Bossert Behind-the-Scenes
July 5, 2021 posted by Dave Bossert

Cutting Into the Mickey Mouse Pocket Knife

If you were ever involved with a scouting organization or just had a great outdoors kind of childhood, likely at one time or another, you had a pocket knife. Maybe it was a coveted ubiquitous red Swiss Army knife complete with tiny scissors(1) and a plastic toothpick, or it was just a simple canoe style double blade foldout pocket knife with a faux stag antler handle(2).

These pocket knives are small handy utility tools, some with can or bottle openers, easily transported in a pants pocket. They were never viewed necessarily as a dangerous weapon but more as just a handy tool. It could be produced at a moment’s notice to cut a piece of rope or string, whittle a stick just for the sake of whittling a stick to pass the time, or maybe to carve your initials into the bark of a tree or some other object that you shouldn’t cut.

My brother and I had several different kinds of pocket knives, including our official ones from the Boy Scouts of America. One of our sisters had a Girl Scout pocket knife sporting a teal green handle with a gold scouts emblem embedded. Many branded pocket knives are produced for organizations beyond the Boys and Girls Scouts, businesses like Coca-Cola and Pepsi-Cola, television shows like Walt Disney’s Davy Crockett, and cartoon characters such as Popeye and Mickey Mouse have all adorned pocket knives.

In the 1930s, Disney licensed Mickey Mouse for a pocket knife made by the Imperial Knife Company, at that time located in Providence, Rhode Island. The company made hunting knives, pocket knives, utility knives, and bayonets during much of the 20th century and early 21st century. Through a series of mergers, Imperial Knife Company absorbed smaller competitors and purchased the venerable Schrade Cutlery Company, which became a division of the Imperial Knife Associated Companies group. The company used the Imperial tang stamp up until 1988.

The official Mickey Mouse pocket knives were manufactured as a single blade and a two-blade version from 1936 through 1938.(3) The handle features the text “MICKEY MOUSE” along with a black, white, and red image of the pie-eyed Mickey Mouse character model. There are three rivets visible in the handle that holds the blades, case, and handle parts together.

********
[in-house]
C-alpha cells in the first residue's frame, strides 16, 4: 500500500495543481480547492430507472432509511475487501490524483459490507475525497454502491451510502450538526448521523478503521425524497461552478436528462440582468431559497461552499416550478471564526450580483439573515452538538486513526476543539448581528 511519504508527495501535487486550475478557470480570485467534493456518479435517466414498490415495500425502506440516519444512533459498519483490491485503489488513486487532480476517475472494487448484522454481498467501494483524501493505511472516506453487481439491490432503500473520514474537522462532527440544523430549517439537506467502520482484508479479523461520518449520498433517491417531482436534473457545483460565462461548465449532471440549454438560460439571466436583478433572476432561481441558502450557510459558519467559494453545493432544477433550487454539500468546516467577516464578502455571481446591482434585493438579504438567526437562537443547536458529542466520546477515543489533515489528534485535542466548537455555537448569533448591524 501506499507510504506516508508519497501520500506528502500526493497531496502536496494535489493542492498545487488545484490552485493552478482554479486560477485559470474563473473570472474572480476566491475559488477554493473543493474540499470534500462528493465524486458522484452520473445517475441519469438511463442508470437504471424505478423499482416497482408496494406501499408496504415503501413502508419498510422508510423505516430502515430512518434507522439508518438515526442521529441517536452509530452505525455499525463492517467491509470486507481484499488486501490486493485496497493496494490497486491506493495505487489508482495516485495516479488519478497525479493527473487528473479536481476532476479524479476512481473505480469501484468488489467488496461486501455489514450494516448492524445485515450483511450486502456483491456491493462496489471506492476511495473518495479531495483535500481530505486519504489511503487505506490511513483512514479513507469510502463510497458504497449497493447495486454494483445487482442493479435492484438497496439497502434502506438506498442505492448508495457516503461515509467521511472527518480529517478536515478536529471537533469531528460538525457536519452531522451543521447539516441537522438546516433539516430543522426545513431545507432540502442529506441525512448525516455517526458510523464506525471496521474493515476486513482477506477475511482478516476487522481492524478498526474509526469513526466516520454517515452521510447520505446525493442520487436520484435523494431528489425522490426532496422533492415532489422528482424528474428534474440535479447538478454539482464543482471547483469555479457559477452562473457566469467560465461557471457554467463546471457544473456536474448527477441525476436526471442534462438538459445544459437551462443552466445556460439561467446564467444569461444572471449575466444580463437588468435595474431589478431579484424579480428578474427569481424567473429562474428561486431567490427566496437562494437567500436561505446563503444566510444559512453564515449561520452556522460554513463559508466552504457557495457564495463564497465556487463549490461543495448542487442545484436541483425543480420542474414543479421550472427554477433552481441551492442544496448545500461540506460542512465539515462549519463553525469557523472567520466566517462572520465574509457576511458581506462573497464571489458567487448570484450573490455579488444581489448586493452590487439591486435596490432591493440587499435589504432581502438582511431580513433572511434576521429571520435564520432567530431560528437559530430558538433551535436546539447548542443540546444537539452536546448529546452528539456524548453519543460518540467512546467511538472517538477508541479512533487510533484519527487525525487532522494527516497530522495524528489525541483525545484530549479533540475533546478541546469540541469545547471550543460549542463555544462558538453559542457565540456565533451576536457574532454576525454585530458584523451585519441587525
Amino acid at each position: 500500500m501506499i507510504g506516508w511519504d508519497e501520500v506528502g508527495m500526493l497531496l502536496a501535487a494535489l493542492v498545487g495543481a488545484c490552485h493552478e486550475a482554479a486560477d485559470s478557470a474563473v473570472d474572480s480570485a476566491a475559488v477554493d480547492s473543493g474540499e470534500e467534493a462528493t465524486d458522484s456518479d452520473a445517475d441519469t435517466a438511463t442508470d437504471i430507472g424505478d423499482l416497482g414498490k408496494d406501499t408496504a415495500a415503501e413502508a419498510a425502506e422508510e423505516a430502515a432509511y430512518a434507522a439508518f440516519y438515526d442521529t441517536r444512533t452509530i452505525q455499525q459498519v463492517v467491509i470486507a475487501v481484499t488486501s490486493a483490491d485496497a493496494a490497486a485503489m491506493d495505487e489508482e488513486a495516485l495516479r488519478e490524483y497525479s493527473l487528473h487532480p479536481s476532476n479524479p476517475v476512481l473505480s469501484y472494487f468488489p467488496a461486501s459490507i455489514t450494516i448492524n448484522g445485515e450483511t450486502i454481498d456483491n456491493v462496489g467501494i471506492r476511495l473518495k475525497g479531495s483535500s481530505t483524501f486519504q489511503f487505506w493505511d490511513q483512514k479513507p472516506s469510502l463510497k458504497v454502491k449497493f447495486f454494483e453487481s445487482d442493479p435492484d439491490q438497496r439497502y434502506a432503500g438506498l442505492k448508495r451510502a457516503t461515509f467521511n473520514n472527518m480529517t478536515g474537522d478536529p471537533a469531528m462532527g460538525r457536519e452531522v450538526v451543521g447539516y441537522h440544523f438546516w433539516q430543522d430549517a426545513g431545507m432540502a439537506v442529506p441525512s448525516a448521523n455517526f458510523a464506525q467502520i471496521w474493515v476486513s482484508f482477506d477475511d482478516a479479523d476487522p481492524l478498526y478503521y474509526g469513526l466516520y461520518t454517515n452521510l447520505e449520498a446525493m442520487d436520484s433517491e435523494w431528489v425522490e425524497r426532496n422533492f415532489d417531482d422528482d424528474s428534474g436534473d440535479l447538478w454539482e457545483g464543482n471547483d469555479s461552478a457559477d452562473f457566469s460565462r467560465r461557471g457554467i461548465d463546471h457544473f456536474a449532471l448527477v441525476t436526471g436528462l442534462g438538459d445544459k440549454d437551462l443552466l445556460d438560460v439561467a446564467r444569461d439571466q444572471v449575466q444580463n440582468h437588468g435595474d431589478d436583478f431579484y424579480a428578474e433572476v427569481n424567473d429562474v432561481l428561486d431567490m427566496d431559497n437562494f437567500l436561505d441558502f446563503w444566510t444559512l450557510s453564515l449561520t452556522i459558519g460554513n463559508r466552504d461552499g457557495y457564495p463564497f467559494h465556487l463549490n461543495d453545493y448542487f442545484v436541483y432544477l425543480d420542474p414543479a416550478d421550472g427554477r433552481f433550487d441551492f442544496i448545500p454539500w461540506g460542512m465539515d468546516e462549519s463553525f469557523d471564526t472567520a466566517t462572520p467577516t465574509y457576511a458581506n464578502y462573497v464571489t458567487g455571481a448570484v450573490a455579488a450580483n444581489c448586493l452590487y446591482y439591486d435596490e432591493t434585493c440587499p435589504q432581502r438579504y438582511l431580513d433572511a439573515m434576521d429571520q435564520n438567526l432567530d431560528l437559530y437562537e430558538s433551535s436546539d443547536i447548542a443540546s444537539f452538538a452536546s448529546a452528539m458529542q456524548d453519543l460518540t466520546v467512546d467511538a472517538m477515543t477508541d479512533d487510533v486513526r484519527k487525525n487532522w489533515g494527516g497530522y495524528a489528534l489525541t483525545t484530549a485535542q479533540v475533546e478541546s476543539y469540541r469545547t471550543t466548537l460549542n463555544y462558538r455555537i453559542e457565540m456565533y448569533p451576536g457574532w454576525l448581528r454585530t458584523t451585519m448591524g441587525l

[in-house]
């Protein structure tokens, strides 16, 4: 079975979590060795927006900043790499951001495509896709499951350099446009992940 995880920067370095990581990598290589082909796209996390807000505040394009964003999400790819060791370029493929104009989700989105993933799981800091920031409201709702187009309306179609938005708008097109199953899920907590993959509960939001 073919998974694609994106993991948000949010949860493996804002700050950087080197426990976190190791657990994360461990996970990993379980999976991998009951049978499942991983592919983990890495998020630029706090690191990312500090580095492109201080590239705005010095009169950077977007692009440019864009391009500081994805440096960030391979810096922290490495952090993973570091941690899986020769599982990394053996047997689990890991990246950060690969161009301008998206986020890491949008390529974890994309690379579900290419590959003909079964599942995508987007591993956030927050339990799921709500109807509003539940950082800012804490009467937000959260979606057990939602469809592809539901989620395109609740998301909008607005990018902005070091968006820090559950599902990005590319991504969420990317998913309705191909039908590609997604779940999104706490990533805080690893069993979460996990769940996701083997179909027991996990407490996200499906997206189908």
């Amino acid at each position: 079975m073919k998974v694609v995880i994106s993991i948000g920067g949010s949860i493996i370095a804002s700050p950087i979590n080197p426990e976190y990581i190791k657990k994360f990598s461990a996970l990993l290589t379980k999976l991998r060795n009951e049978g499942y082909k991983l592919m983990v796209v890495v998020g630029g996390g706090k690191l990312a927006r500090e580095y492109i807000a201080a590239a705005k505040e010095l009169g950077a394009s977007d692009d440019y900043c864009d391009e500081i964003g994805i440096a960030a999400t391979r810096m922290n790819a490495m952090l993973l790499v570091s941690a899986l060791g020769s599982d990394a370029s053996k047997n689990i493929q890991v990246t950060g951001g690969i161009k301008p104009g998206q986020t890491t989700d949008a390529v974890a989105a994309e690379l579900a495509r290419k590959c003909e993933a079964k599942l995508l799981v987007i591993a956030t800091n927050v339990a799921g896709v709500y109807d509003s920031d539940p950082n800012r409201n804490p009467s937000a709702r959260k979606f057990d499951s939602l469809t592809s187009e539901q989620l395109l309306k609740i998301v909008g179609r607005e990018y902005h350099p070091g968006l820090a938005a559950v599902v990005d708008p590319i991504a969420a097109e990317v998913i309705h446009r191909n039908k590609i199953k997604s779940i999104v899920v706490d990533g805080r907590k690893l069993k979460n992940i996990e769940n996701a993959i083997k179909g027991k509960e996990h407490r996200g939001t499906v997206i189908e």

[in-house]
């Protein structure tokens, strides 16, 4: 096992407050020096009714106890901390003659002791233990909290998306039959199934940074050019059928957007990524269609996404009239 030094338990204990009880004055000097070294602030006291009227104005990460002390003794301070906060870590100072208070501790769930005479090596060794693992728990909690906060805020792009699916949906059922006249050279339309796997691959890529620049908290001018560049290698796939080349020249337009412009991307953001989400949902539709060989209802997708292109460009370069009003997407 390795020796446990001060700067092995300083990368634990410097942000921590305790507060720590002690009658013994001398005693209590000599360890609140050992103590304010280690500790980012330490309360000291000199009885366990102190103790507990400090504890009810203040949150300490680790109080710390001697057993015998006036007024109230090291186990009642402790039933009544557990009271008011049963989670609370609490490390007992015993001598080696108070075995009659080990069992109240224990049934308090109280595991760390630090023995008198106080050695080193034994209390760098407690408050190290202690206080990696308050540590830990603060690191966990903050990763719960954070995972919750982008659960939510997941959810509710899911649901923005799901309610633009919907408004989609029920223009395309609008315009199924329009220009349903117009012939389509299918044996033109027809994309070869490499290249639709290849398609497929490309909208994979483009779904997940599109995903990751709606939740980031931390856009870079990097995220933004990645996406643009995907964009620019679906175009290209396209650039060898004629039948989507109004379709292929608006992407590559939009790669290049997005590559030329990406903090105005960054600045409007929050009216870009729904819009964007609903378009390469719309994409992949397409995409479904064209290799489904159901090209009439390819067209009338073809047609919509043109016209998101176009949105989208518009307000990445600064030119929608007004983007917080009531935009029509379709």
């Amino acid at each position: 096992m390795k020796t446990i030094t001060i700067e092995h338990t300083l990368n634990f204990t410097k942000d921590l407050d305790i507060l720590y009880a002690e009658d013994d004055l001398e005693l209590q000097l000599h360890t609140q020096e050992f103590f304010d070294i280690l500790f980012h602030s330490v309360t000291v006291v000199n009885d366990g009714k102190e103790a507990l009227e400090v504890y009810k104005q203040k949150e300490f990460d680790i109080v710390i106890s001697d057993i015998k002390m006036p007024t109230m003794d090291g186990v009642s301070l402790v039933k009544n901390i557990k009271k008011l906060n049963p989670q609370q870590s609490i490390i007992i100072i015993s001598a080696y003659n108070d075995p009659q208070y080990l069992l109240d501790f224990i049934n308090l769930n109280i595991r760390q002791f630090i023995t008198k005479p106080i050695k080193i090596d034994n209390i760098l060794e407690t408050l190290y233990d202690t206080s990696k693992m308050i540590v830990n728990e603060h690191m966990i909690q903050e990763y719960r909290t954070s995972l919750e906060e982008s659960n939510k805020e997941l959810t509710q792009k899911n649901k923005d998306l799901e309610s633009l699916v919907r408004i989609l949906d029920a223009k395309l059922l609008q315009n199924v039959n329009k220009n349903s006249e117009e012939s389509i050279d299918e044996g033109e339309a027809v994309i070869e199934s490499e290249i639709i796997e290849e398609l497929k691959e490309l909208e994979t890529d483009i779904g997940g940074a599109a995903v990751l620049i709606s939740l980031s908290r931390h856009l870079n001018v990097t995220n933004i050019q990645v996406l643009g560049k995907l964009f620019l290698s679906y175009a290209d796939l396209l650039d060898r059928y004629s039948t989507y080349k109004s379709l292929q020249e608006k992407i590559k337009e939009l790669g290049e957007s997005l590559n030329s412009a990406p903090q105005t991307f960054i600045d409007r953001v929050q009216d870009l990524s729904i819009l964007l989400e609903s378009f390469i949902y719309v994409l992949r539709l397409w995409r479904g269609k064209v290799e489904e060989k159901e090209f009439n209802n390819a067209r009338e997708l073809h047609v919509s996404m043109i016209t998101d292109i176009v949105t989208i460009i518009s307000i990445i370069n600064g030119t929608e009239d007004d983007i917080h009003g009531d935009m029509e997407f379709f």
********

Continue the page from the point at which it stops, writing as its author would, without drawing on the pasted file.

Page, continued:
There are two size varieties; one is three inches long and the other two and three-quarter inches long. On both, to the right of Mickey’s foot, is the copyright, ©WD ENT. (Walt Disney Enterprises). The Disney copyright generally appears on all merchandise, but there are instances where copyright is missing—either left off by mistake or forgotten. The company copyright changed to Walt Disney Productions after 1939 and has changed since to ©Disney and ©Disney Enterprises and the most common.

The Mickey Mouse pocket knives were sold by the dozen wholesale to retail establishments. They came packaged on a point-of-purchase display card with each of twelve pocket knives held in place individually with an elastic band. The top portion of the display was die-cut around an illustration of Mickey Mouse and Pluto. Of course, Mickey is holding one of the pocket knives as he cuts a string tied to a can and Pluto’s tail. Pluto is happily looking on.(4)

As a side note, Mickey Mouse brandishing any kind of knife today would likely not be permitted. But back in the 1930s, it was not usual to see a Mickey Mouse with a weapon. He used a sword in The Gallopin’ Gaucho (1928), a six-shooter pistol in Two Gun Mickey (1934), and even a shotgun in Lonesome Ghosts (1937) and Mickey’s Parrot (1938), to name a few.

The characters on the point-of-purchase display card are the pie-eyed versions indicative of the mid-1930s. Although I like this design period at Disney, nothing beats the eye-appeal of the Fred Moore re-design of Mickey Mouse for The Sorcerer’s Apprentice that appeared several years later in the release of Fantasia (1940).